Before raxibacumab is administered, the patient will receive a dose of Benadryl by mouth or through the infusion site. This dose is usually given about one hour before raxibacumab is infused.
The normal dosage of raxibacumab for an adult patient is 40 mg/kg given over a period of 2.5 hours.
In pediatric patients, the dose of raxibacumab that is administered is based upon the child's weight. Pediatric patients who weigh more than 50 kg are given the same dose as an adult which is 40 mg/kg. Pediatric patients that weigh between 15 kg and 50 kg are given a dose of 60 mg/kg, while pediatric patients who are 15 kg and below are given a dose of 80 mg/kg.
This dosage is given for treating active anthrax and for the prevention of inhalation anthrax.
The drug is supplied as a 1,700mg/50ml solution in a vial for use as a single dose.
Raxibacumab is not known to interact with any other drugs. However, it is important that patients fully inform their healthcare professional regarding any prescription or nonprescription drugs that they are using.
Since Benadryl is administered before the infusion of raxibacumab, it is important not to take any other antihistamines for at least six hours after the Benadryl is administered. Doing so may cause extreme drowsiness. Muscle relaxants and opioid painkillers should also not be used as they may increase drowsiness to an unacceptable level.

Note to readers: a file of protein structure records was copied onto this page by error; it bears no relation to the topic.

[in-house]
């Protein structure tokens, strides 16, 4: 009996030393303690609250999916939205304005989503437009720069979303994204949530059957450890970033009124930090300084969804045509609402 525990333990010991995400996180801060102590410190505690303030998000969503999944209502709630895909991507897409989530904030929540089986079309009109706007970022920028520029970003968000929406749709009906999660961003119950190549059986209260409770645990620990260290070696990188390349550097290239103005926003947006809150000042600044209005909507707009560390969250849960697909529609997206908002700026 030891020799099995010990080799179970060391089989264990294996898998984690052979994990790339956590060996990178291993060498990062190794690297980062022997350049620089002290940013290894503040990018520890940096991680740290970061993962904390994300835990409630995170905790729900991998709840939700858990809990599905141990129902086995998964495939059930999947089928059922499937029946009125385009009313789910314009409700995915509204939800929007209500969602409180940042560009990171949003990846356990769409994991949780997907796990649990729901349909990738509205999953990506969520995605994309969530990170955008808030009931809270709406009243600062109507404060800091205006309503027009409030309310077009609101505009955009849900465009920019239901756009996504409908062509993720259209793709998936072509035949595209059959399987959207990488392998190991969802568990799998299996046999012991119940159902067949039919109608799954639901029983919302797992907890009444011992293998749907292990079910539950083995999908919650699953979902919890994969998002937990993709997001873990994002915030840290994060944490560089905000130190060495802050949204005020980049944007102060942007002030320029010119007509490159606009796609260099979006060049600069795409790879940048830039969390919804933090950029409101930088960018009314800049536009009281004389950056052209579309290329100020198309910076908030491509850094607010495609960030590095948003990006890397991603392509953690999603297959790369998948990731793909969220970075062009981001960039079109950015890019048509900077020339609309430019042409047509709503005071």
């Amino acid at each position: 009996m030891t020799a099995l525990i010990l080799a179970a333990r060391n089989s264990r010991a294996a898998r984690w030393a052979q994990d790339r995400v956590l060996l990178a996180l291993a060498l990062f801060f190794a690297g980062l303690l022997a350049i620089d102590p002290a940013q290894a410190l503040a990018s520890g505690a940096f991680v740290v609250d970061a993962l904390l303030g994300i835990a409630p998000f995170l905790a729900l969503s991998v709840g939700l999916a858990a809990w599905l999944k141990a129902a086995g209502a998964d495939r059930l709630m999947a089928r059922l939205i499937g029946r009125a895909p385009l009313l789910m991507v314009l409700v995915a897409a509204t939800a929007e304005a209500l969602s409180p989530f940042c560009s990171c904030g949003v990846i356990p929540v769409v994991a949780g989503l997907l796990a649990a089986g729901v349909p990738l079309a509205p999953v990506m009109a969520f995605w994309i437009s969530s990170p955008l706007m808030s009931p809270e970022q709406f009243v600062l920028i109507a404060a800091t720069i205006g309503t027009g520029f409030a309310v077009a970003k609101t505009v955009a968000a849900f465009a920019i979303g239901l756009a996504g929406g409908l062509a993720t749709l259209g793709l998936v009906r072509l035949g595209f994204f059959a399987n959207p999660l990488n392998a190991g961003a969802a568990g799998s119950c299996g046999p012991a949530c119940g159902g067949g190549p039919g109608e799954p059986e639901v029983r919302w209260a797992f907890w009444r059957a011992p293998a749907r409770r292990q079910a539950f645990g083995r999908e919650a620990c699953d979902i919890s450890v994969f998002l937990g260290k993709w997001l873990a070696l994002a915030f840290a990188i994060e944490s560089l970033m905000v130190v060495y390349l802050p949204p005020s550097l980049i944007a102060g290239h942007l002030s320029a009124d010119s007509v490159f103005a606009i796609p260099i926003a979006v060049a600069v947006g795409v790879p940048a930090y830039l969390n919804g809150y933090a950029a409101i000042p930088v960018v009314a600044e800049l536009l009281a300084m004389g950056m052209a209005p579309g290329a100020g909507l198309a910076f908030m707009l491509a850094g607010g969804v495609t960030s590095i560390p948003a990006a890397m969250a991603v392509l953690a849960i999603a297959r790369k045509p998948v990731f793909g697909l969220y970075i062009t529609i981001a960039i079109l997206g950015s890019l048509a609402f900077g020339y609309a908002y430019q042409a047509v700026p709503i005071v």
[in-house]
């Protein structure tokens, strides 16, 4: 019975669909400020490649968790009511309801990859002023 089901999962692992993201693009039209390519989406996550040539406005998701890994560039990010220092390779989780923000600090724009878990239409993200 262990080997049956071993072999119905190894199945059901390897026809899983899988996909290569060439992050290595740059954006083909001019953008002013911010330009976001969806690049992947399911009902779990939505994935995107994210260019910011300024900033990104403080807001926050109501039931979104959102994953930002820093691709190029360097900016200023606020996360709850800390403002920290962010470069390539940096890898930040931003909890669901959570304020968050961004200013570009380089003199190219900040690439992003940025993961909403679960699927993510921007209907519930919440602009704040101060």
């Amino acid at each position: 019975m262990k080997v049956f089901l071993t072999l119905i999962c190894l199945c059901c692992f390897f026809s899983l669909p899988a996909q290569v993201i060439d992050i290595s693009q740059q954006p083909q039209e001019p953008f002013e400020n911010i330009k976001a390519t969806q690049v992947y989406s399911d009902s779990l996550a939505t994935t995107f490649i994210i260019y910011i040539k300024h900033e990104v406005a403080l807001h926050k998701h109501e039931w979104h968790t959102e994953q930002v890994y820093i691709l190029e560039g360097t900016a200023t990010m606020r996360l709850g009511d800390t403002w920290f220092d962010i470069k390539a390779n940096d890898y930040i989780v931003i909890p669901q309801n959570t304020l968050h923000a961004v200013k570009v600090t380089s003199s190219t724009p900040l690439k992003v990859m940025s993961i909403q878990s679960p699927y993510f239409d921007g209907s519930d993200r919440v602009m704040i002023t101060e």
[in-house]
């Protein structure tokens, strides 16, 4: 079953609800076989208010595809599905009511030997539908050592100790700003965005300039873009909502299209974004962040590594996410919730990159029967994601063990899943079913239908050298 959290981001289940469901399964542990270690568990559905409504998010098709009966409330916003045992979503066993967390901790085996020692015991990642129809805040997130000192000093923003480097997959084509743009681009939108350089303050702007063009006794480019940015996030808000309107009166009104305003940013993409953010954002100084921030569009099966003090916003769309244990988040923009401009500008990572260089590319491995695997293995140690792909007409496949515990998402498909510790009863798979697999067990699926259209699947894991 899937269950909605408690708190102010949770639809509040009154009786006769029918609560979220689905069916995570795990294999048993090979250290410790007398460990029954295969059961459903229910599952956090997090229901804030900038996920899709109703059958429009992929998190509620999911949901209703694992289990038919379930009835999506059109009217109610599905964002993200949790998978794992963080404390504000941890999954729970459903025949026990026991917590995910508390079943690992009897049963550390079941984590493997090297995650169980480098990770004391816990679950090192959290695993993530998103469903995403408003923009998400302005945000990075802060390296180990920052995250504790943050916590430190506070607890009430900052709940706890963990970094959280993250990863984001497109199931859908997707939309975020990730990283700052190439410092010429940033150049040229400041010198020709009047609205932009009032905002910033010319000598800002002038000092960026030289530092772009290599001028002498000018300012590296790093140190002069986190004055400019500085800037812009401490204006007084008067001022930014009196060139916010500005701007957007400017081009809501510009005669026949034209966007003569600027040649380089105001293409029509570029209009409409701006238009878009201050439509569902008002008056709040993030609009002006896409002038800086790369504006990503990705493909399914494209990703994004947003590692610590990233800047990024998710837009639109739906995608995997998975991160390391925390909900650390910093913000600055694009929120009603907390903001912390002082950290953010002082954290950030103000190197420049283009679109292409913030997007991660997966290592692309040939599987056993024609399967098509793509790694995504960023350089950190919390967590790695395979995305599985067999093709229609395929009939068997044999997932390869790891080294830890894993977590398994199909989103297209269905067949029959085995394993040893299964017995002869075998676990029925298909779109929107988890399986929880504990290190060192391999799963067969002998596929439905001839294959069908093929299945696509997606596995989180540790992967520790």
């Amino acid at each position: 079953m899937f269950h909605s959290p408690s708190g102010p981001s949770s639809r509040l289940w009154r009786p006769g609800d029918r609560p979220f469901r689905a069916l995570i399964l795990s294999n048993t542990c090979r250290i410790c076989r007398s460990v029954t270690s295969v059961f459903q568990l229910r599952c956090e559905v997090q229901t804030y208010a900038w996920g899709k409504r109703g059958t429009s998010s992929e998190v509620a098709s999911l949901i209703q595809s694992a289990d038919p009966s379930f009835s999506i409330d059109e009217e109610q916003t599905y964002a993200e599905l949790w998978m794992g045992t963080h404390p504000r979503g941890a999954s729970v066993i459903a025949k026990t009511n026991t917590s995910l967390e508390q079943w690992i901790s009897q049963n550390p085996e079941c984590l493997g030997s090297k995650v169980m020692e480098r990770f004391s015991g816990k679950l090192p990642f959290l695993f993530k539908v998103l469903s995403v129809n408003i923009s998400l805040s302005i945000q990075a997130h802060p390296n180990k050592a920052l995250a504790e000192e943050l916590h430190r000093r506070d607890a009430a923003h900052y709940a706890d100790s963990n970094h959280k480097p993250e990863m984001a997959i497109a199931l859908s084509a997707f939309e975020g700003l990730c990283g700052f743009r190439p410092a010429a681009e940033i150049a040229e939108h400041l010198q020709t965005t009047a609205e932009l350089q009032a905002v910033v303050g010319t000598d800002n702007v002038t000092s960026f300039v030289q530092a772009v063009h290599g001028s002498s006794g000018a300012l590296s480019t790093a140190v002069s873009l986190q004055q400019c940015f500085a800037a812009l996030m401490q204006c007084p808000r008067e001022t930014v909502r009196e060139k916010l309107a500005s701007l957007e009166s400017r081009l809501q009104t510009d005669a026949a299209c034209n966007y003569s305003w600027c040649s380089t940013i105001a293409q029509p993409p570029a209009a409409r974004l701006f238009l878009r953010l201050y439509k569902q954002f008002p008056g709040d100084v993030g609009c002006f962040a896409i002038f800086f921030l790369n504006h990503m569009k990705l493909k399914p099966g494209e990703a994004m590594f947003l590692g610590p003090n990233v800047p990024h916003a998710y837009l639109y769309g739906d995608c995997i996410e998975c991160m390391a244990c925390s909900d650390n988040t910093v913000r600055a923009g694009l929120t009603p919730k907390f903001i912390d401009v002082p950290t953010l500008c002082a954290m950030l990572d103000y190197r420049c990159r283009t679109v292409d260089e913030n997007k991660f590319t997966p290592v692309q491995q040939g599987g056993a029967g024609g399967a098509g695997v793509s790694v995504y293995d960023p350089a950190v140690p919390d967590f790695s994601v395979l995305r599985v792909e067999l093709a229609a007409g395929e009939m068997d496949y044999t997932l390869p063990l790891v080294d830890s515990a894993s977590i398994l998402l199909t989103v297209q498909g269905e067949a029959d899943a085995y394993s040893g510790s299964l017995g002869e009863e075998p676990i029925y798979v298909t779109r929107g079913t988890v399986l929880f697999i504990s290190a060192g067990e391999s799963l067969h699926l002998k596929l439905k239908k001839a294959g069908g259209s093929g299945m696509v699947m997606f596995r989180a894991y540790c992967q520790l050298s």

Raxibacumab is known to cause allergic reactions in the skin. Benadryl should always be administered approximately one hour before raxibacumab is given to the patient. This will significantly reduce the occurrence of any allergic reactions. However, even with the administration of Benadryl, approximately 3 percent of patients still have a skin reaction to raxibacumab. If side effects do occur, the healthcare provider will deal with these in the healthcare setting. Most side effects with raxibacumab are mild and do not result in the discontinuation of the drug.
This drug is not intended to treat inhalation anthrax on its own. This drug should always be given in conjunction with an antibiotic to make sure that all of the anthrax bacteria and toxins are completely eliminated from the system. The antibiotics that are most used in combination with raxibacumab are those in the quinolone family which includes the drugs Cipro and Levaquin.